One of the most tedious tasks was to wind all the clocks once a week in both buildings.
In the front office of the HPO there was one large clock facing the road and another behind the counter.

I would emerge from a side door carrying an enormous step ladder, I then had to negotiate a path through the queue, erect the steps so I could reach the clock by the window.
Amazingly someone in the queue always held the steps steady for me, no Health and Safety in those days.
With a 7 day spring it took ages to fully wind up, I always took it very easy as I always dreaded the sound of a spring breaking

I also had to maintain all the machinery at the rear, in the Sorting Office.
There was no official training; you just had to figure out most things by yourself.

One very messy task once a week, was to clean and thoroughly overhaul the automated stamp cancelling machine. The main problem was the build-up of indelible ink on the rollers and the guides of the machine. These had to be removed and thoroughly cleaned in special fluid, then reassembled in addition to topping up the large ink reservoir.
With no Latex gloves in those days, the only way to get your hands reasonably clean afterwards was the copious use of Vim and a scrubbing brush.
I must have removed a layer of my skin each week undertaking this task, no wonder I had smooth skin!

Another task was a monthly check on the Counter Scales. I had a wooden box which contained a variety of given weights; these would be placed on the scales if they gave an accurate reading. If there was any discrepancy the scales were adjusted.

One of most interesting customers was a visit to the farm on Horsey Island owned by the Backhouse family.
The only drawback, being it was only accessible by a causeway during low tide, I think I had 2 hours leeway either side.
The owners were keen horse breeders, who relied heavily on a working telephone.
It was too hazardous to use a heavily laden small van to traverse the causeway and so I would arrange for a large Bedford 4 wheel drive truck and a driver from the Colchester Depot to get me across to the island.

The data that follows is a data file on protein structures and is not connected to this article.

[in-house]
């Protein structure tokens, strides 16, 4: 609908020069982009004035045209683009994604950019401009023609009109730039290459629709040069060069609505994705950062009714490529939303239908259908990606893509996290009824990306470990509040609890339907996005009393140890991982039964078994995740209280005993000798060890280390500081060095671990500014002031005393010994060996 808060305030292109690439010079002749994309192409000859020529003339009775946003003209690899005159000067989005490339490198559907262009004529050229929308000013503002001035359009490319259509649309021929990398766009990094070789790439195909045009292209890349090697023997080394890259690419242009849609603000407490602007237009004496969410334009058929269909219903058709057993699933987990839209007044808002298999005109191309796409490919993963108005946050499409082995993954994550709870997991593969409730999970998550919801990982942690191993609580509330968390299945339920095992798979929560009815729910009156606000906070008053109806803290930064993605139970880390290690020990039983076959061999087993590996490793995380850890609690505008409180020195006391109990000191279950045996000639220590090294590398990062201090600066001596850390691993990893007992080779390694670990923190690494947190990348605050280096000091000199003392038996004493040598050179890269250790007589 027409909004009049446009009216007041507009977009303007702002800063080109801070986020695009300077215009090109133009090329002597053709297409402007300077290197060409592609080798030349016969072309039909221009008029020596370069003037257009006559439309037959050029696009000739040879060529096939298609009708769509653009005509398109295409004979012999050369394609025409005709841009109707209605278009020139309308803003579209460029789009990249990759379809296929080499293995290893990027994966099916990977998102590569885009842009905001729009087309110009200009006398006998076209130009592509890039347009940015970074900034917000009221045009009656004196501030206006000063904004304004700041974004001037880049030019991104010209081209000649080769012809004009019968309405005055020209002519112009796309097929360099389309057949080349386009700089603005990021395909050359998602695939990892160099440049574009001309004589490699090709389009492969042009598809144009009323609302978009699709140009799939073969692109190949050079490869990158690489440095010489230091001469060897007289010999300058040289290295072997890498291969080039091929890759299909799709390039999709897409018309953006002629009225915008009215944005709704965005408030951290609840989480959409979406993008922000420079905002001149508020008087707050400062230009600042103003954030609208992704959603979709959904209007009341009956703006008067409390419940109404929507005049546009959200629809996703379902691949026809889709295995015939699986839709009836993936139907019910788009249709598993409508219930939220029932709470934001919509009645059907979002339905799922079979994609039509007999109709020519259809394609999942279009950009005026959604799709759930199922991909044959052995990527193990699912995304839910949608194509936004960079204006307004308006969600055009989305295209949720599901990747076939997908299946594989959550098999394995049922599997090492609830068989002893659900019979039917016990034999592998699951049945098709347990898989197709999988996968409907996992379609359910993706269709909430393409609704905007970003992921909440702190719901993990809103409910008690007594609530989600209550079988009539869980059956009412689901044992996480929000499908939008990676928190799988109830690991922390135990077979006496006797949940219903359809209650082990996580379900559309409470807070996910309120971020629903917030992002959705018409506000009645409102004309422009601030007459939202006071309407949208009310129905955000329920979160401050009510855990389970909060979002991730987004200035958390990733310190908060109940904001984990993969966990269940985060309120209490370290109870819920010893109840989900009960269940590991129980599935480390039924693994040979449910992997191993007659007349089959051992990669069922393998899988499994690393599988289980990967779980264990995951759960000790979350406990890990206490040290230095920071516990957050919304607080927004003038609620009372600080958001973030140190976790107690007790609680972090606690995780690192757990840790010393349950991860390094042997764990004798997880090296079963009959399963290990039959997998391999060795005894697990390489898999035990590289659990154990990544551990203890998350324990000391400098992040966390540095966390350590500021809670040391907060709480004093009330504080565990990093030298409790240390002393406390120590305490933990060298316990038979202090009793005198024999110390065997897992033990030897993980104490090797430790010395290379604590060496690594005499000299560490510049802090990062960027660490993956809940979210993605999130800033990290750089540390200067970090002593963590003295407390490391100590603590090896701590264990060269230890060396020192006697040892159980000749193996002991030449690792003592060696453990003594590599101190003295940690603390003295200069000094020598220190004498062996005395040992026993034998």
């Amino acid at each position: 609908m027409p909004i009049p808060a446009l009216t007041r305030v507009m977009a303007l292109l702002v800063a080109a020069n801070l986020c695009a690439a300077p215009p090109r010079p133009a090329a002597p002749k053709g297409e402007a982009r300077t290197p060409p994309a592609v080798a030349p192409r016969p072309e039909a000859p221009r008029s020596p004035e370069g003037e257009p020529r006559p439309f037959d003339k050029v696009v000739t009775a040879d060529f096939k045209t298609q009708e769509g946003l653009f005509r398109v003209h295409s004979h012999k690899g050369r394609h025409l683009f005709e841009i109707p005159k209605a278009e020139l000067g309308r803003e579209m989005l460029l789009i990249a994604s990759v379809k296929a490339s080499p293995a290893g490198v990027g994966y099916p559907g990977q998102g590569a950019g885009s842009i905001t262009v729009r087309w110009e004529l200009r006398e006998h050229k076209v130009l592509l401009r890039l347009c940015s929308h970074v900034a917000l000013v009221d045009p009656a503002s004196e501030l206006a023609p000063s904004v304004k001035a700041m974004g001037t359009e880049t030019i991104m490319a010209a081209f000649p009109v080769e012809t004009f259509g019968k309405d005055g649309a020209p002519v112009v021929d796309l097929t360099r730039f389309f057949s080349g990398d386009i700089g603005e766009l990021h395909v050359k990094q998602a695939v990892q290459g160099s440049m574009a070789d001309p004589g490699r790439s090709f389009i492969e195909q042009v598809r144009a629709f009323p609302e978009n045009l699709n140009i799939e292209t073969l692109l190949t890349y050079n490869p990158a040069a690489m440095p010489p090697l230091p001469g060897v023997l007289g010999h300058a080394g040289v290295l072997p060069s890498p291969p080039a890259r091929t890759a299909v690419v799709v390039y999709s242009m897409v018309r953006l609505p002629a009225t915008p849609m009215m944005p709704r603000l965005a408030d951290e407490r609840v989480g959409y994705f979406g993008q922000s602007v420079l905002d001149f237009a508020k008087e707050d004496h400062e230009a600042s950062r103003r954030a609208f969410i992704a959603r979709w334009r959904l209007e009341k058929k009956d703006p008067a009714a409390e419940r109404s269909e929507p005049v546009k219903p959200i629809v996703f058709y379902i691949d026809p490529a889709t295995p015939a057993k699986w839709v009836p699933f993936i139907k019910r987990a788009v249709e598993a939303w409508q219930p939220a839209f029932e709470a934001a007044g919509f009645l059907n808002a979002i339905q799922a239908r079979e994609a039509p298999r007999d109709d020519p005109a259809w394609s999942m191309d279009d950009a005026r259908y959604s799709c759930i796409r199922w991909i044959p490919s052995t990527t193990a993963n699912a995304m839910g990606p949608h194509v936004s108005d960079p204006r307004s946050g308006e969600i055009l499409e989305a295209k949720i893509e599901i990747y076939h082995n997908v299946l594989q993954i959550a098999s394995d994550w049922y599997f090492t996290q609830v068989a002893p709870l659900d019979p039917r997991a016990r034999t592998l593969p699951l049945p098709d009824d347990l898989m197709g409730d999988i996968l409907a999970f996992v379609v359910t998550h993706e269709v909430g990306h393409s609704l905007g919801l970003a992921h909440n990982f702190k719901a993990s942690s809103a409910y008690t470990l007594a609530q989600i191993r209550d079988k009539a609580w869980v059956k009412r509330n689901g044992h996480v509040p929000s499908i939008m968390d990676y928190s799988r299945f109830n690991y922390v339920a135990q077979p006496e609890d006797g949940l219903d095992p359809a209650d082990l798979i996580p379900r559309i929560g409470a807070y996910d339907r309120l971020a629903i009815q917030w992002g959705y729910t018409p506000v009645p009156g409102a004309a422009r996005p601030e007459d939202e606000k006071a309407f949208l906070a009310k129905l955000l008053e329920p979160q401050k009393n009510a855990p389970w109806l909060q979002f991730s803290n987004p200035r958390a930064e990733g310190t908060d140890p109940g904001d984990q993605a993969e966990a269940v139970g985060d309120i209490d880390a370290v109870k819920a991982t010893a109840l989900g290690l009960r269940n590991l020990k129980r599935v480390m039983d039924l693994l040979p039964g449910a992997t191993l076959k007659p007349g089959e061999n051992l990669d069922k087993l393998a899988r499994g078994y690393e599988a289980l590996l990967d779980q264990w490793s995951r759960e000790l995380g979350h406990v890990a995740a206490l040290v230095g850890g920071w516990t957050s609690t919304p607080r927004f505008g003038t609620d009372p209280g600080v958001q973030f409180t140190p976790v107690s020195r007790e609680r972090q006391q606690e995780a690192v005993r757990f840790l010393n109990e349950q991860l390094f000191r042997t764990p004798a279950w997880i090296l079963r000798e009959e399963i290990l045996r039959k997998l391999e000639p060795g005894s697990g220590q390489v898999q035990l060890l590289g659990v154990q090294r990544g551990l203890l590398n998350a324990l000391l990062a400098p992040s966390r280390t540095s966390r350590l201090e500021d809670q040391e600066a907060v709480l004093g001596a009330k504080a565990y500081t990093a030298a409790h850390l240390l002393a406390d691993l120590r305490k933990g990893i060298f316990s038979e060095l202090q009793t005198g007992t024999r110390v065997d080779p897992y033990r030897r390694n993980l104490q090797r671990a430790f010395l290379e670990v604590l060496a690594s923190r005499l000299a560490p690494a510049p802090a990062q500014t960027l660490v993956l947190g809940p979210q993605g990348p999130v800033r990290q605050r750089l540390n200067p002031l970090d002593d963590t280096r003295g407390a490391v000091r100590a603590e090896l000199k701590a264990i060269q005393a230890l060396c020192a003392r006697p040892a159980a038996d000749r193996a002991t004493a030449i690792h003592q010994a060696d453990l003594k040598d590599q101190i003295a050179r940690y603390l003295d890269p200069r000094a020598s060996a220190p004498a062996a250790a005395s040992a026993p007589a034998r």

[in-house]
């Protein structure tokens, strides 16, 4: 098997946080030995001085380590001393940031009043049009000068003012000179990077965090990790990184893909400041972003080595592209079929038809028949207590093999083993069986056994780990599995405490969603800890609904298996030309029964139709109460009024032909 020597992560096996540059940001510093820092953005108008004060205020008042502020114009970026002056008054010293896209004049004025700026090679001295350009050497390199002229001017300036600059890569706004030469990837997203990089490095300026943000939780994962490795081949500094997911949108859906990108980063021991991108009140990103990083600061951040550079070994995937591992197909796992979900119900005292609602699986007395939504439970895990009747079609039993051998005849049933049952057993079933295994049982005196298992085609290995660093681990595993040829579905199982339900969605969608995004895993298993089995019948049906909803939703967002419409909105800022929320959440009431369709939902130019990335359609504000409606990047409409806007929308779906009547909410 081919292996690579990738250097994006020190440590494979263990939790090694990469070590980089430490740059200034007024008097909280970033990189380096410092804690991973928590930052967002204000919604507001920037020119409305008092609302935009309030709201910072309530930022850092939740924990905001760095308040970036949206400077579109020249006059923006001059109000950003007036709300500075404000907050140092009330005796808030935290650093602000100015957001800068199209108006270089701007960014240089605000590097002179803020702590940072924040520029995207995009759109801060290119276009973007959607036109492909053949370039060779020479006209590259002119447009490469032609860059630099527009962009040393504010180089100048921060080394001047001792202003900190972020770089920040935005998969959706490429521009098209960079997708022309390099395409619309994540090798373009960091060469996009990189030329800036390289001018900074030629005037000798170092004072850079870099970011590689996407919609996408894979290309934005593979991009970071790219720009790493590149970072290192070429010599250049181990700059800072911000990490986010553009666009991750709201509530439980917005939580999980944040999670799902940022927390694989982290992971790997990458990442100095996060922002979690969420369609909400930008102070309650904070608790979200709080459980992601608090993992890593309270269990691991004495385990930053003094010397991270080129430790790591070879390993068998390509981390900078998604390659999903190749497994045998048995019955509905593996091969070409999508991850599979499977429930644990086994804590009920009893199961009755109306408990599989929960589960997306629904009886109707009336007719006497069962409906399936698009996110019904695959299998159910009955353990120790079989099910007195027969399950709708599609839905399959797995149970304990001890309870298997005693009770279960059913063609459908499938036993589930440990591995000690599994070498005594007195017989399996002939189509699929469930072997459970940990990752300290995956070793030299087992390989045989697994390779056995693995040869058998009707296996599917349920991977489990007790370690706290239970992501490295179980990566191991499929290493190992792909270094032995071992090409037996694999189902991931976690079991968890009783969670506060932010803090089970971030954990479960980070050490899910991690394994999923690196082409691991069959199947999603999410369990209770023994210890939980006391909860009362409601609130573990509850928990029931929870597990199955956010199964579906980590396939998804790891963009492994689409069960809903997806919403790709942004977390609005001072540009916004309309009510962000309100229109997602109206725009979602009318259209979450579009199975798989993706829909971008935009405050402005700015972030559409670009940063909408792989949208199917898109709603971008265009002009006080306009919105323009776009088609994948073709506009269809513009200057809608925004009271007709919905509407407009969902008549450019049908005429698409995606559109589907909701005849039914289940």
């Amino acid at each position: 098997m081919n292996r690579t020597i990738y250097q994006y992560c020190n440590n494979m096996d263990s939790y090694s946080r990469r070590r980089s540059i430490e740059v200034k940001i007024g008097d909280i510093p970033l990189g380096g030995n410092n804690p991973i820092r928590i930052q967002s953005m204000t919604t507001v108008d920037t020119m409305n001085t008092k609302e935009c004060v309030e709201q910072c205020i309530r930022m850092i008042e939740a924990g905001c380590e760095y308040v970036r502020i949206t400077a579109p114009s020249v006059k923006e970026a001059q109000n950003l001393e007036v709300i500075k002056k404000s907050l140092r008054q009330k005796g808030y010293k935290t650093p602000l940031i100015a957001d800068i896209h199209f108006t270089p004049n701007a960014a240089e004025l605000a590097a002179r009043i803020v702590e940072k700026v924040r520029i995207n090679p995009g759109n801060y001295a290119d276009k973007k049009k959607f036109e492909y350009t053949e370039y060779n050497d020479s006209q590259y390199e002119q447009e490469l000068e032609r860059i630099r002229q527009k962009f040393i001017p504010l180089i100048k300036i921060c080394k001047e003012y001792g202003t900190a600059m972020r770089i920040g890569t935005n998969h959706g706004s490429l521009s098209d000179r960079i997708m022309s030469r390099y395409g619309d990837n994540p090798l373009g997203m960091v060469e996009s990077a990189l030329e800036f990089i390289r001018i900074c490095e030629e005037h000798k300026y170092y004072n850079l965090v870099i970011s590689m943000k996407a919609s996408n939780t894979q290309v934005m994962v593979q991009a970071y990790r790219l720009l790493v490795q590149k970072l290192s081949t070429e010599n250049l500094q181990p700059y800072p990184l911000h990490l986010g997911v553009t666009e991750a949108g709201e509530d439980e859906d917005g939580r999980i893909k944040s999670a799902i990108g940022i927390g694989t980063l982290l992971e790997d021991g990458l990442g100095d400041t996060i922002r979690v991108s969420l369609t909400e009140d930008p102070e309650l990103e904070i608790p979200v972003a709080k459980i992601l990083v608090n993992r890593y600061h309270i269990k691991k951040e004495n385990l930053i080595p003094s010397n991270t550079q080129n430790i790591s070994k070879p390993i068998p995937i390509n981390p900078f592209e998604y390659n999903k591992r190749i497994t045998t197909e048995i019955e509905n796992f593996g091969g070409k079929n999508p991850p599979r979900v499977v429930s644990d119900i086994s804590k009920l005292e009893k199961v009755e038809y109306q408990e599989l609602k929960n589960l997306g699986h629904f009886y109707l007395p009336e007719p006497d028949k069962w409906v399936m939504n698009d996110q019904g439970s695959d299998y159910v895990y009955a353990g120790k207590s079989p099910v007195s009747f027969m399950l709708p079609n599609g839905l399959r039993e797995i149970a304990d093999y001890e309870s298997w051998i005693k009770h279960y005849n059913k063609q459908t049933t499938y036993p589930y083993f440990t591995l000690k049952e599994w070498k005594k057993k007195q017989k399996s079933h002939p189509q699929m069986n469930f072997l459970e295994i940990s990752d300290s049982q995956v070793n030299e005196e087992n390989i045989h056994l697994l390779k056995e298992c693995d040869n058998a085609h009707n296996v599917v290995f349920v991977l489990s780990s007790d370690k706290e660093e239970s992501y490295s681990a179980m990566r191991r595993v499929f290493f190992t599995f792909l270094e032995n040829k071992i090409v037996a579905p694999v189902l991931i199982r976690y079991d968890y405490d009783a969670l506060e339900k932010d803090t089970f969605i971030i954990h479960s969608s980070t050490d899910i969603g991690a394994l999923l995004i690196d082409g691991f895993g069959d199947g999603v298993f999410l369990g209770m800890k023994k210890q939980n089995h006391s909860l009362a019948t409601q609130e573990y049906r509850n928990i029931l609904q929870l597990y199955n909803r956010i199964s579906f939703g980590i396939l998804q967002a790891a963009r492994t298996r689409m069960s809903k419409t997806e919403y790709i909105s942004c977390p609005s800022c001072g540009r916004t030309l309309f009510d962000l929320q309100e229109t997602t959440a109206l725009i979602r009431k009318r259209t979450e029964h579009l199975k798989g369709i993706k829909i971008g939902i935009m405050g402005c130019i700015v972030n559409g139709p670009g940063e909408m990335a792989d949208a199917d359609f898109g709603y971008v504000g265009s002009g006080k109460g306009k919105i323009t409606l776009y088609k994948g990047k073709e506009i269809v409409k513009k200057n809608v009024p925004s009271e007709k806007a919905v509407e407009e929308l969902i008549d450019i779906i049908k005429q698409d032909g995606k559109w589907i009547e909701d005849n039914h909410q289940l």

I can recall sitting on the seawall on numerous occasions at 5 am or 6 am, waiting for dawn to break, the lorry and the scheduled early morning low tide.
I had to take over every conceivable piece of equipment to effect a repair, the option of a return visit the next day was not on.

Over the years it must have cost the GPO a fortune in repairs, it seemed like I was over there at least once a month, but I never did get trapped there by an incoming tide.

However, in 1969 the GPO was divided into the Royal Mail and Post Office Telephones, so our partnership with the Postal side came to an abrupt end.

I was at Walton and Frinton until they both closed down in 1968 when they were taken over by the automated telephone exchange in Old Parsonage Way.

When the exchange finally closed down Winnie Moss, Doris Brice and Rita Griggs moved to the Colchester manual board.
Joyce West moved to Telephone House, working in the Administration Centre next door.

Rita Griggs joined as a telephonist when she was only 16, working at several manual boards in the Colchester area. Her final posting was to Walton until its closure, she subsequently transferred to Colchester finally retiring in 1973
Rita currently lives at Wix.

The day after closure, I was transferred back to Clacton until 1973 when I was transferred to Colchester.

 

Alan Beales: – Engineer
Rita Griggs: –  Telephonist

 

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WALTON PIER TRAIN

For those of us who remember the thrill of riding on the little train which ran on the Pier, I have some good news.